This guide is intended to give you an idea of those safety issues which may need to be considered and where required, to direct you to sources of more specialist advice.
Your Local Authorities wish to see local culture and economy thrive whilst striking a balance with public safety. Our aim is to ensure that the public are protected at all events and this information guidance is designed to help you create a successful but more importantly, a safe event.
The theory of health and safety assessment can be complex; however, there is one basic rule: Assess the risk, and then if you are in doubt about the safety of the event either do not hold it or put procedures in place to make it safer. If you do not recognise the risk in the first place, you cannot think about minimising it.
Safety Advisory Groups are established to assist you with organising your events safely, and is made up of the following representatives:
Lancashire Fire & Rescue Service
North West Ambulance Service
Lancashire County Council
Where appropriate, others will be asked to join the group. The Event Safety Advisory Group will consider all event notifications and will offer advice and guidance to all parties concerned.
You can be assured that notifying us allows all of the responsible agencies to be aware of your event and allows these agencies to effectively plan and prioritise their duties and responsibilities. Your notification also allows you to notify all relevant parties through one central point. This will expedite licensing and agreements with minimal bureaucracy.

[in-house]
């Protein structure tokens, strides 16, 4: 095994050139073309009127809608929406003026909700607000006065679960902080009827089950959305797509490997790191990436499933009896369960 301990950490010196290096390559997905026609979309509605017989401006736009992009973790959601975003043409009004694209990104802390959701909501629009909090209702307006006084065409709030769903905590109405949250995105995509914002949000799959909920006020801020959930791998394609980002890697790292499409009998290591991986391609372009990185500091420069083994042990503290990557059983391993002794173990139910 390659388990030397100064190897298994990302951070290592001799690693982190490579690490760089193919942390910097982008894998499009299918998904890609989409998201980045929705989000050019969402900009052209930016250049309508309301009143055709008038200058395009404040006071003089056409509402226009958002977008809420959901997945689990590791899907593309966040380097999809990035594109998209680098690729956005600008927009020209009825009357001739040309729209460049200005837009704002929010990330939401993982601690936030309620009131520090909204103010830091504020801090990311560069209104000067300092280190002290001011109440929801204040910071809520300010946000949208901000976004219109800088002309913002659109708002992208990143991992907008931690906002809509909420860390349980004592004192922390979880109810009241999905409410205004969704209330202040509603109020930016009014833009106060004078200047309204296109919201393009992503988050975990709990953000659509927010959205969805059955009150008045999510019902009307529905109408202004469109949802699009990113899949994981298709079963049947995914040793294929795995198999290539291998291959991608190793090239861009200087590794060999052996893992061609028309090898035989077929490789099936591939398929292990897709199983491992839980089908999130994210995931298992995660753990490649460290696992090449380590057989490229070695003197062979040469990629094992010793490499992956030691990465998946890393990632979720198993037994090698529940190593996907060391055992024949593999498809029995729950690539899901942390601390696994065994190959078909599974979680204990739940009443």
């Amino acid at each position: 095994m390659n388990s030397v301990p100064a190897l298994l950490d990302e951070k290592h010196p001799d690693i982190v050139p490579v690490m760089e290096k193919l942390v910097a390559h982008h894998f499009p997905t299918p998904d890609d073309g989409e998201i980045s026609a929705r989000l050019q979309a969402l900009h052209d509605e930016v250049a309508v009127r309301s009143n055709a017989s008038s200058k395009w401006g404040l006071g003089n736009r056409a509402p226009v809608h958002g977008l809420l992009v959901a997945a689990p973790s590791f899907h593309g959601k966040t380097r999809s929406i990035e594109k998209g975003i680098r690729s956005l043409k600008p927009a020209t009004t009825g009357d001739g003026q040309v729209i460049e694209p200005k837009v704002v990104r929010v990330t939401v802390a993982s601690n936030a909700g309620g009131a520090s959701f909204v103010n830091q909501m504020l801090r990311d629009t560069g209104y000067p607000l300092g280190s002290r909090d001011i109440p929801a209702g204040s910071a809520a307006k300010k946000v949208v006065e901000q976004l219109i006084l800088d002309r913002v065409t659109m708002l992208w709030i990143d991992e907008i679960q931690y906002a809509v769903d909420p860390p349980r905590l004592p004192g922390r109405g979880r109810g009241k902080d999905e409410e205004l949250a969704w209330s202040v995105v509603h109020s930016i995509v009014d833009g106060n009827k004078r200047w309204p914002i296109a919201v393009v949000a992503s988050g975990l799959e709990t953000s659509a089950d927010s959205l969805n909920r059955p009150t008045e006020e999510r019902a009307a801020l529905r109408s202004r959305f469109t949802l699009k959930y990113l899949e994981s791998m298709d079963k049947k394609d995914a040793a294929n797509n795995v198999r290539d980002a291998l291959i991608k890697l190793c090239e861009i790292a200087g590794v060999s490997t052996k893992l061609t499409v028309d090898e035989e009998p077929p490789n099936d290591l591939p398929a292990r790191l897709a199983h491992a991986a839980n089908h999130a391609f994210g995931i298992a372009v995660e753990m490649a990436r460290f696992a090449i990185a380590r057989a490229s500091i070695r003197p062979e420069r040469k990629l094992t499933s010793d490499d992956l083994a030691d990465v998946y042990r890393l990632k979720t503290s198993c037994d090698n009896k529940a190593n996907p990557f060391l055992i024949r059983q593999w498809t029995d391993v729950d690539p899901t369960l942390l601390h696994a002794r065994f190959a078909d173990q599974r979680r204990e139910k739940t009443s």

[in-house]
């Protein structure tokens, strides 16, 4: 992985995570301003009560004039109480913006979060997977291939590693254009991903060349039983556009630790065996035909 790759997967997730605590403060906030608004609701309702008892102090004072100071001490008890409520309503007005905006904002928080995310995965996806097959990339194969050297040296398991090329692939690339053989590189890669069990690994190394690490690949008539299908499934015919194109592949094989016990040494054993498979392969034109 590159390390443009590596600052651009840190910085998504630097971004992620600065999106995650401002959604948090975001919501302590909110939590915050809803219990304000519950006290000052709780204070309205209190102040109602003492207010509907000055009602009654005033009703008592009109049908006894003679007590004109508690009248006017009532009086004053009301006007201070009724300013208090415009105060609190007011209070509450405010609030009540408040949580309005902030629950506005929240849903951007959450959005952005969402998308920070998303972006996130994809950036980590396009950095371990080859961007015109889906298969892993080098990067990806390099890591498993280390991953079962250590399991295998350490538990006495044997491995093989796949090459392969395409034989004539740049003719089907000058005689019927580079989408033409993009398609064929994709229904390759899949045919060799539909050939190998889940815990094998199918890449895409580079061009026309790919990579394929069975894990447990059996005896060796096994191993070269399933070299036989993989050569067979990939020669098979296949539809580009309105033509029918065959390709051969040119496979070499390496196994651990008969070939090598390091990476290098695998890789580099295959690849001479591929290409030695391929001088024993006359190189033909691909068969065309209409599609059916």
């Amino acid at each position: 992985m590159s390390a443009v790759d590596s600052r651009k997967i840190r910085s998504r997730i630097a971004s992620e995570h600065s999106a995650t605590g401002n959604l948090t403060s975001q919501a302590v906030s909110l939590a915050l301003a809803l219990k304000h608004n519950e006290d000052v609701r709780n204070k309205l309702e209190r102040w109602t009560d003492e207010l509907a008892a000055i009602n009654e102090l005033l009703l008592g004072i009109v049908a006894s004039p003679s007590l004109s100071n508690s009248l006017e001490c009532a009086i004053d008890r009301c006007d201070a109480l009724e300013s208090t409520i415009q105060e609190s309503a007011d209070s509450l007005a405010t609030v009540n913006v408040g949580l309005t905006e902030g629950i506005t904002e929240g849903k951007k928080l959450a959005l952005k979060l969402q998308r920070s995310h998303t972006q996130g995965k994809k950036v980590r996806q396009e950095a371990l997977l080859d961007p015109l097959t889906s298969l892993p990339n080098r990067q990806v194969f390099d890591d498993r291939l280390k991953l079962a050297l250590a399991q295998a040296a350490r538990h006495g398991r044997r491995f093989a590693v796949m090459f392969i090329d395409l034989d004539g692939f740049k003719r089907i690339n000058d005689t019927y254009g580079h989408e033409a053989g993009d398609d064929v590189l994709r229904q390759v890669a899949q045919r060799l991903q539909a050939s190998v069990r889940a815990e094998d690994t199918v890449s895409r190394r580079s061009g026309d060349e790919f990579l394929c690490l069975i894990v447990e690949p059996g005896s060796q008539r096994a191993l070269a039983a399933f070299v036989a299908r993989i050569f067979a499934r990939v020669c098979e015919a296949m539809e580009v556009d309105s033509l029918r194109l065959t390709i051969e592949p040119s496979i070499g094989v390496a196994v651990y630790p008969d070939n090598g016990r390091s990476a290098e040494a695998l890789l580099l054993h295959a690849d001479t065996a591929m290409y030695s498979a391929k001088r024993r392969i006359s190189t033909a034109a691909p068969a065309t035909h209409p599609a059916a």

The advice we provide and the sources of specialist knowledge we may direct you to, complements any legal requirements and government guidance, which you must also refer to.
The group does not supersede any permissions, permits, licenses, or registrations that you may require.
Event organisers remain responsible for the safety of those persons involved in the event and those who attend the event. The priority for event organisers is to minimize the risk to participants, the public, volunteers and staff. This is done by:
Identifying the risk
Assessing the likelihood of it happening
Assessing the severity of the result if it did happen
Introducing control measures to minimise it happening and/or the effect if it cannot be prevented.
For every event there must be a competent named person with whom the Event Safety Advisory Group will liaise with. This will normally be the Acting Event Safety Officer. Organising committees should appoint such a person at an early stage.
For events, timescales must be allowed for Legal requirements, such as Road Closure Orders or Licences to be advertised and obtained.
A risk assessment is a careful examination of what is likely to happen. The identified risks and the control measures that you will put in place to reduce or eliminate such risks. Do not be fooled into thinking that just because an event has taken place safely for a number of years that the risks and control measures in place are still valid. Times change and as such,it is vital that an event is risk assessed objectively every time it takes place.
Events normally have 5 phases:
Planning the venue design
Entrance and Exit requirements
Emergency Access (Blue Route)
Ambulance and First Aid Points
Selection of Stewards and Staffs
Sub-contractors and concessions
Planning of Stages, amusements and marquees
Assess and Egress arrangements
Crowd management strategies
Park and Ride/Parks and walk zones
Welfare arrangements and facilities
Planning to control risks to return the venue to normality, collection of rubbish, disconnection of power etc.
An Emergency Evacuation plan should be drawn upby you in liaison with the Emergency services and the Event Safety Group. The plan should describe arrangements for matters such as:
Who makes key decisions
Roles of various personnel e.g. management, stewards
Stopping the event
Emergency route for the public
Message codes to stewards & the public address announcements